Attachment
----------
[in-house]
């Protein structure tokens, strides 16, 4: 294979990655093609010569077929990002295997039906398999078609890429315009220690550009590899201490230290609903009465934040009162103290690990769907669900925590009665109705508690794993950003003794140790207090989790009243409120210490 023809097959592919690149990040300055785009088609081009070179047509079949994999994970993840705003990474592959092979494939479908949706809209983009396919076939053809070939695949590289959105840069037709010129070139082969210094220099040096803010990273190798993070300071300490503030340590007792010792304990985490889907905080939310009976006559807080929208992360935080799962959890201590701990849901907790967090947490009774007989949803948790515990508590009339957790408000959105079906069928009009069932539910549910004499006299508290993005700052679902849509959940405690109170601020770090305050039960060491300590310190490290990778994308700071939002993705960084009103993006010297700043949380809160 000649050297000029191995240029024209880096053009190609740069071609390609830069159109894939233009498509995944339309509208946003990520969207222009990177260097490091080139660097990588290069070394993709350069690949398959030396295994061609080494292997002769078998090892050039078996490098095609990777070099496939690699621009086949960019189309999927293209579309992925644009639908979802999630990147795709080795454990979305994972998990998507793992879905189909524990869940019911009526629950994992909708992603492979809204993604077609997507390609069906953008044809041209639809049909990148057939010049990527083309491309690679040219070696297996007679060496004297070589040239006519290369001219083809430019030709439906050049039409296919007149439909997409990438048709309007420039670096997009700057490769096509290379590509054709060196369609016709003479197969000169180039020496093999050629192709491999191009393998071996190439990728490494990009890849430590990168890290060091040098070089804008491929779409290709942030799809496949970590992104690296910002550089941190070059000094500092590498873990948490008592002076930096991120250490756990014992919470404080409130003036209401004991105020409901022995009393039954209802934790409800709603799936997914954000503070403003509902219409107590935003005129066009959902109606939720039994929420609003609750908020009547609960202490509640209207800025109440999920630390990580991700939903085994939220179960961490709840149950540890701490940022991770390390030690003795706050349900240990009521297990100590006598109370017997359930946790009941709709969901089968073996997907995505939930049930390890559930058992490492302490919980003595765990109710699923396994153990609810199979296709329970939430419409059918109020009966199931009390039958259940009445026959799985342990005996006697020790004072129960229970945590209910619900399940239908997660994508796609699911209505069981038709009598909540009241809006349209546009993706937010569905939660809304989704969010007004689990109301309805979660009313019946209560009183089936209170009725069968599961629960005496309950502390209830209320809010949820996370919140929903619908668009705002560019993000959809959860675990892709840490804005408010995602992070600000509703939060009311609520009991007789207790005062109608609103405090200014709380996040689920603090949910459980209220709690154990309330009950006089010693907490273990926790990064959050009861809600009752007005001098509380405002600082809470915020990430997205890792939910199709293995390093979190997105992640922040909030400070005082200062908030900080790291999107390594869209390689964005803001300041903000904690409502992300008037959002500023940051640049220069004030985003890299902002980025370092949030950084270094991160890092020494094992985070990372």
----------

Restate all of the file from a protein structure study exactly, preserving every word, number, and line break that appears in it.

[in-house]
């Protein structure tokens, strides 16, 4: 294979990655093609010569077929990002295997039906398999078609890429315009220690550009590899201490230290609903009465934040009162103290690990769907669900925590009665109705508690794993950003003794140790207090989790009243409120210490 023809097959592919690149990040300055785009088609081009070179047509079949994999994970993840705003990474592959092979494939479908949706809209983009396919076939053809070939695949590289959105840069037709010129070139082969210094220099040096803010990273190798993070300071300490503030340590007792010792304990985490889907905080939310009976006559807080929208992360935080799962959890201590701990849901907790967090947490009774007989949803948790515990508590009339957790408000959105079906069928009009069932539910549910004499006299508290993005700052679902849509959940405690109170601020770090305050039960060491300590310190490290990778994308700071939002993705960084009103993006010297700043949380809160 000649050297000029191995240029024209880096053009190609740069071609390609830069159109894939233009498509995944339309509208946003990520969207222009990177260097490091080139660097990588290069070394993709350069690949398959030396295994061609080494292997002769078998090892050039078996490098095609990777070099496939690699621009086949960019189309999927293209579309992925644009639908979802999630990147795709080795454990979305994972998990998507793992879905189909524990869940019911009526629950994992909708992603492979809204993604077609997507390609069906953008044809041209639809049909990148057939010049990527083309491309690679040219070696297996007679060496004297070589040239006519290369001219083809430019030709439906050049039409296919007149439909997409990438048709309007420039670096997009700057490769096509290379590509054709060196369609016709003479197969000169180039020496093999050629192709491999191009393998071996190439990728490494990009890849430590990168890290060091040098070089804008491929779409290709942030799809496949970590992104690296910002550089941190070059000094500092590498873990948490008592002076930096991120250490756990014992919470404080409130003036209401004991105020409901022995009393039954209802934790409800709603799936997914954000503070403003509902219409107590935003005129066009959902109606939720039994929420609003609750908020009547609960202490509640209207800025109440999920630390990580991700939903085994939220179960961490709840149950540890701490940022991770390390030690003795706050349900240990009521297990100590006598109370017997359930946790009941709709969901089968073996997907995505939930049930390890559930058992490492302490919980003595765990109710699923396994153990609810199979296709329970939430419409059918109020009966199931009390039958259940009445026959799985342990005996006697020790004072129960229970945590209910619900399940239908997660994508796609699911209505069981038709009598909540009241809006349209546009993706937010569905939660809304989704969010007004689990109301309805979660009313019946209560009183089936209170009725069968599961629960005496309950502390209830209320809010949820996370919140929903619908668009705002560019993000959809959860675990892709840490804005408010995602992070600000509703939060009311609520009991007789207790005062109608609103405090200014709380996040689920603090949910459980209220709690154990309330009950006089010693907490273990926790990064959050009861809600009752007005001098509380405002600082809470915020990430997205890792939910199709293995390093979190997105992640922040909030400070005082200062908030900080790291999107390594869209390689964005803001300041903000904690409502992300008037959002500023940051640049220069004030985003890299902002980025370092949030950084270094991160890092020494094992985070990372």